Colby Lewis stays calm and composed
Rangers' most consistent postseason starter on the mound as they go for first title
ST. LOUIS -- Derek Holland does impersonations, even on national television, and sports one of the worst mustaches in the history of sports. C.J. Wilson owns a race team, takes photographs and has about 100 varied interests outside of pitching. Colby Lewis? He likes to hunt, wearing camouflage in the woods and blending in, much like he does in the Texas Rangers' clubhouse.
Lewis doesn't exactly stick out. He walks like a man twice his age, ambling around on a balky hip. Perhaps that's why he never appears in a rush to do anything. Ask a question and you're more likely to get a shrug of the shoulders and a smile rather than any kind of lengthy answer.
So with the Rangers up 3-2 in the World Series, sitting one win away from the ultimate prize that has eluded them for nearly 40 years, the calm and composed Lewis takes the ball in the hostile territory of Busch Stadium. The Rangers wouldn't have it any other way.
Lewis has battled his entire career. He was taken 39th overall (compensation pick) in the 1999 draft and worked his way through the minors. But rotator cuff surgery early in 2004 slowed his progress and he ended up in Detroit on a waiver claim. Lewis struggled to find a consistent job in the majors after that and decided to go to Japan in 2008. There, he found his fastball location, fine-tuned his offspeed stuff and became a dominant strikeout pitcher, going 26-17 with a 2.82 ERA with 369 strikeouts and just 46 walks in 354 1/3 innings.
The Rangers' Pacific Rim operations scouted Lewis constantly and recommended the club sign him prior to the 2010 season. The acquisition has certainly paid dividends.
Lewis doesn't throw 95 mph like Holland. He doesn't have the complement of pitches that Wilson possesses. But he knows how to hit his spots, when to mix his pitches and how to move on when something bad happens. He's got some guile too. He can outsmart hitters and isn't afraid to challenge them.
"It's all about trusting your stuff, trusting the type of pitcher you are," Lewis said. "It's just trying to harness those emotions -- the adrenaline, the extra noise, the crowd and everything -- and just kind of stick to what you've been doing all year and stay with the same approach."
Call him bland, if you like. But don't forget to call him a postseason winner, too.
For the last two playoff runs, no one has pitched more consistently than Colby Lewis. Cliff Lee grabbed all the attention and was a horse in leading the Rangers over Tampa Bay in the American League Division Series in 2010. But it was Lewis who beat the New York Yankees in Game 2 of the American League Championship Series less than 24 hours after the bullpen let a big lead get away. It was Lewis who didn't allow the Yankees much of anything in Game 6 of that same series as the Rangers clinched the franchise's first-ever trip to the World Series. Texas won just one game of that Fall Classic, and it was the one that Lewis started in Game 3.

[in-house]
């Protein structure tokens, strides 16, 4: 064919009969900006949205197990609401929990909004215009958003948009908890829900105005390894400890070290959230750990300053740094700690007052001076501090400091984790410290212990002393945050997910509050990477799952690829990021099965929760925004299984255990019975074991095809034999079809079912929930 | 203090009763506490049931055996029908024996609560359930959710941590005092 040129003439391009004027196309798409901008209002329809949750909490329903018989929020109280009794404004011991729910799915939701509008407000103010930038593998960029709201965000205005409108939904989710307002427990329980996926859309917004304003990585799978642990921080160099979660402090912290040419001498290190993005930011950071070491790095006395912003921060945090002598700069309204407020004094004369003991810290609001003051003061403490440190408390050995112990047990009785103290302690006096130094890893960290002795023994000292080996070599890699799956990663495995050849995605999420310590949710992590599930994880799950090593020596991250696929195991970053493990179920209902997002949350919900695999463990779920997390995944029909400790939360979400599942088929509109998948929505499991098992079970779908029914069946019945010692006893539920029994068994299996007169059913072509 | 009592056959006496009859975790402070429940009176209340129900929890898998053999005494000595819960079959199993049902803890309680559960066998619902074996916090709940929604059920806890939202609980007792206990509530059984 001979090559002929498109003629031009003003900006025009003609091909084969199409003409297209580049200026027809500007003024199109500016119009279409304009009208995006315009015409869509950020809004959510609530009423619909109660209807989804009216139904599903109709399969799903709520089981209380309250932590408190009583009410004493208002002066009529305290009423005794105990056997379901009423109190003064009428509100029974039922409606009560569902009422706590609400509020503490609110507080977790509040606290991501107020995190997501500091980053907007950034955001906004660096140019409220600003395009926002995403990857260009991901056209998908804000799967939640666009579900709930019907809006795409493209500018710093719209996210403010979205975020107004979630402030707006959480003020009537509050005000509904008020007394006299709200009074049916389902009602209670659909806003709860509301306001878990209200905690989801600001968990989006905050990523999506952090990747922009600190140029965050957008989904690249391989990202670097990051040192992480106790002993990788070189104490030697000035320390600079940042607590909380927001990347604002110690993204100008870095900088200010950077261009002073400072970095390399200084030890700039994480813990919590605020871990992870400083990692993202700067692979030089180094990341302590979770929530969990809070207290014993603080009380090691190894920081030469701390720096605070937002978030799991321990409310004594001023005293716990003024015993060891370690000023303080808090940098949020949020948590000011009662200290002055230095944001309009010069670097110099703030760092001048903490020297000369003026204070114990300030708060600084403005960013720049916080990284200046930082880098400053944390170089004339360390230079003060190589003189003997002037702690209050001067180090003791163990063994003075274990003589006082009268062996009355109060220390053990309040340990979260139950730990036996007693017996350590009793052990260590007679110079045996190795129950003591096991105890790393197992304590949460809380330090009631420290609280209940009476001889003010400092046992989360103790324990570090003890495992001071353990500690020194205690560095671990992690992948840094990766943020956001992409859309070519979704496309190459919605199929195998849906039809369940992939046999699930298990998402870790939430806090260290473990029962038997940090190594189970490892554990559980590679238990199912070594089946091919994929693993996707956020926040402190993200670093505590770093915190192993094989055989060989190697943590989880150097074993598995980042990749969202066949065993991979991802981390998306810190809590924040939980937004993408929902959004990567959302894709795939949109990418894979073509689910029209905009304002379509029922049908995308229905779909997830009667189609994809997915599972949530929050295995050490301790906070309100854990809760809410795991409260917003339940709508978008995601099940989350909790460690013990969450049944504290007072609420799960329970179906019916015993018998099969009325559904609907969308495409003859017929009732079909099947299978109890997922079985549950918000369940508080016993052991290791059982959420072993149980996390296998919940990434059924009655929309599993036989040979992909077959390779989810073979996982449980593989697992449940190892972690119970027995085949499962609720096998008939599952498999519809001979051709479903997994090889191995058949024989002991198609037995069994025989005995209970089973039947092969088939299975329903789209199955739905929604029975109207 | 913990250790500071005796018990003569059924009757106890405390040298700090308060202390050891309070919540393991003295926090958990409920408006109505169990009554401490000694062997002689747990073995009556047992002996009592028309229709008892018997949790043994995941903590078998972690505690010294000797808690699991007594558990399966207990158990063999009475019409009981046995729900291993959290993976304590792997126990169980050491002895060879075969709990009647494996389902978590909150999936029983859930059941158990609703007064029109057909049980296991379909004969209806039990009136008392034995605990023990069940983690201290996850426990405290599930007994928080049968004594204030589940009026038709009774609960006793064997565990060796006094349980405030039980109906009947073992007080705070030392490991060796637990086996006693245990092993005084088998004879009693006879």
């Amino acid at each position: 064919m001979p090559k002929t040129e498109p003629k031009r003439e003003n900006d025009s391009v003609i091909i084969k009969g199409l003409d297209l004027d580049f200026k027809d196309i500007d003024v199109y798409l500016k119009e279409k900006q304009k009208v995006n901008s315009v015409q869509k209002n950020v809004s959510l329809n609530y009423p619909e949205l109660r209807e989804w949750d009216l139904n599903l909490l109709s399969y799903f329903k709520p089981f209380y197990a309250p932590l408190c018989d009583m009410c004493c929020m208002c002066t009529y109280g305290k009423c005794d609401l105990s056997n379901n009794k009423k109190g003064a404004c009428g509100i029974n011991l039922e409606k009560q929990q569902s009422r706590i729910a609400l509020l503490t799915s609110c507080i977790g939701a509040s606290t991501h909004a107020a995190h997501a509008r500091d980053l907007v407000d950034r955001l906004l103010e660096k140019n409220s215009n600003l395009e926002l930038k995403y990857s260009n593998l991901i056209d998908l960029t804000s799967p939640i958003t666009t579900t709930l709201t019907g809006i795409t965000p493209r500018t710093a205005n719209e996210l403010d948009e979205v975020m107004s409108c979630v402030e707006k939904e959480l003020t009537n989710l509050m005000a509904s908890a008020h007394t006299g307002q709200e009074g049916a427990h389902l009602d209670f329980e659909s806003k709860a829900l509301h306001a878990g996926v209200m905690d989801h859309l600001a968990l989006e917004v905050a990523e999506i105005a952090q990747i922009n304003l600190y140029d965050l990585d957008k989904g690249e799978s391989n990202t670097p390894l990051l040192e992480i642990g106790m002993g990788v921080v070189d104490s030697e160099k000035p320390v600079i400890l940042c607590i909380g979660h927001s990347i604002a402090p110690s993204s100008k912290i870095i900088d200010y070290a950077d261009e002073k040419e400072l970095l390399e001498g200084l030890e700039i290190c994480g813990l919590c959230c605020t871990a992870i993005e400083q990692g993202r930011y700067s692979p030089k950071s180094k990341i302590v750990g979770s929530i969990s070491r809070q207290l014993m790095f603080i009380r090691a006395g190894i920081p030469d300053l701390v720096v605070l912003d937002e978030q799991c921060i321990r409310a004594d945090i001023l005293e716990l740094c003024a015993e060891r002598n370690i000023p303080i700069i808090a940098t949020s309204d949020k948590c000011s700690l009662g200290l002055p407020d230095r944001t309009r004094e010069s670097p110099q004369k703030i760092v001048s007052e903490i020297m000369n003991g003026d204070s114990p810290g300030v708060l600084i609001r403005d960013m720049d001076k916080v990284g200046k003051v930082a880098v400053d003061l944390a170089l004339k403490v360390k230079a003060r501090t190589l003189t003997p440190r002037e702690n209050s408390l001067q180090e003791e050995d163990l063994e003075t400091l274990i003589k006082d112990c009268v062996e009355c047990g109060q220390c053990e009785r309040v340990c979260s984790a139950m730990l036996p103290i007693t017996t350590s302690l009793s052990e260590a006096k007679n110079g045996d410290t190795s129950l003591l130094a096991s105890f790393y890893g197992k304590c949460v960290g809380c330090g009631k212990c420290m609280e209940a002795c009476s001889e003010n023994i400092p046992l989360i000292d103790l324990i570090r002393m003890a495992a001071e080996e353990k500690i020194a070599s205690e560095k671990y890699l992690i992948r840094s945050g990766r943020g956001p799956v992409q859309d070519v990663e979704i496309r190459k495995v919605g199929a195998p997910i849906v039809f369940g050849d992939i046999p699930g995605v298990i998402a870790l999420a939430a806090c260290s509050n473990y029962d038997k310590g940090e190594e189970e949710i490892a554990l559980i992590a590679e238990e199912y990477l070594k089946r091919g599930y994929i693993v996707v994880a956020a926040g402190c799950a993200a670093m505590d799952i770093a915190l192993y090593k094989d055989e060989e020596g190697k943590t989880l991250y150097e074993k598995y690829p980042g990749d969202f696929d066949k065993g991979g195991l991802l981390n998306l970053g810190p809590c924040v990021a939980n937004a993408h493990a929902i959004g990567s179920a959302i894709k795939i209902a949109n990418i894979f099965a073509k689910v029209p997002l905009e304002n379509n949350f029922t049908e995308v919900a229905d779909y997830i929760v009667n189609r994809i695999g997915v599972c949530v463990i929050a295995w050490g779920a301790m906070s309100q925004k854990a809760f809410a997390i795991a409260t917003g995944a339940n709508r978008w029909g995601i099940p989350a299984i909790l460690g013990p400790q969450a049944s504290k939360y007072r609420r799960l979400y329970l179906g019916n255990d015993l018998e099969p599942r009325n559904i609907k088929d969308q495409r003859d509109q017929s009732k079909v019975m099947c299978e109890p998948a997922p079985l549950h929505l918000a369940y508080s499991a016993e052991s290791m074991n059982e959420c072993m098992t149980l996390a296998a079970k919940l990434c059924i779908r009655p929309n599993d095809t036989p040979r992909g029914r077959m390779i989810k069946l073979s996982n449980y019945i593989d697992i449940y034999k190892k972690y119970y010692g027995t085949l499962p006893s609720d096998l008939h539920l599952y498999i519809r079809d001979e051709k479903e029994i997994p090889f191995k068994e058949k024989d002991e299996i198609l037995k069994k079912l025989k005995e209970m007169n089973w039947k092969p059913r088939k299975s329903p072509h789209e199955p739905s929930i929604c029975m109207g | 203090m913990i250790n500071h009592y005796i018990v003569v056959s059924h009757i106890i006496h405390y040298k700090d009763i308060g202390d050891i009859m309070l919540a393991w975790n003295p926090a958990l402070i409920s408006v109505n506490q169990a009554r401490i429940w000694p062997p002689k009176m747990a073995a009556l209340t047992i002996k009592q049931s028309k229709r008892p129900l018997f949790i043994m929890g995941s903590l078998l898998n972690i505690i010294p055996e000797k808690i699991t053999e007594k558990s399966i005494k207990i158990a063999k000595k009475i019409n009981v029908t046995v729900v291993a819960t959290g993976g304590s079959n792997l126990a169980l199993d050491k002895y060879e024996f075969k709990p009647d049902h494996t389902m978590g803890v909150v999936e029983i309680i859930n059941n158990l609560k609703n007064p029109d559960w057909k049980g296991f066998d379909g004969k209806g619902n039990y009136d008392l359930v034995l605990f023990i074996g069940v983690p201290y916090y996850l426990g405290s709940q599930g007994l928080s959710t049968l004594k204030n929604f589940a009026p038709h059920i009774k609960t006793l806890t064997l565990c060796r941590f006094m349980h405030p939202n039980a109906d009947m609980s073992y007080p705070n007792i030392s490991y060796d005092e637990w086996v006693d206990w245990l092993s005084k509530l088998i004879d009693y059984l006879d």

The experience of pitching and winning a clinching game can't hurt Lewis' confidence.
"I think just being in the situation that we were last year throughout the playoffs gives you more of an edge, more relaxation, that's for sure," Lewis said. "You know how to react to certain things."
Lewis' solid work has continued this postseason. He is 1-1 with a 2.95 ERA in three playoff starts. That includes a solid performance in Game 2 in Busch Stadium. Lewis gave up one run on four hits with two walks and four strikeouts in 6 2/3 innings. The lone run scored when Alexi Ogando, relieving Lewis, gave up an RBI single to Allen Craig in the seventh to break a scoreless tie. Lewis kept putting up zeroes as Jaime Garcia, his opposing pitcher in Game 6 as well, matched him. The Rangers won the game with two runs in the top of the ninth.
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One thing Ryan has noticed is that Lewis doesn't get rattled. It's a trait that has served him well, especially since he led the American League in home runs allowed. Lewis got tired of answering questions about that fact, but in many starts he was able to discard those bad pitches and get key outs, keeping his team in games.
And of the 35 homers he gave up, 23 were solo shots. In other words, it seems that Lewis got aggressive with hitters with no one on base and at times gave up the long ball because of it. But most of the time, pitchers can recover from solo homers.
"I know Colby well enough now, when he makes a pitch and he doesn't get it, I can see it," Ryan said. "I can read it through his body language, but he does not let that carry over to his next pitch.
"So I just think that where he is in his professional career and the discipline that he has serves him quite well."
It should serve him well in Game 6, when he looks to pitch the Rangers to a championship.
Richard Durrett covers the Rangers for ESPNDallas.com.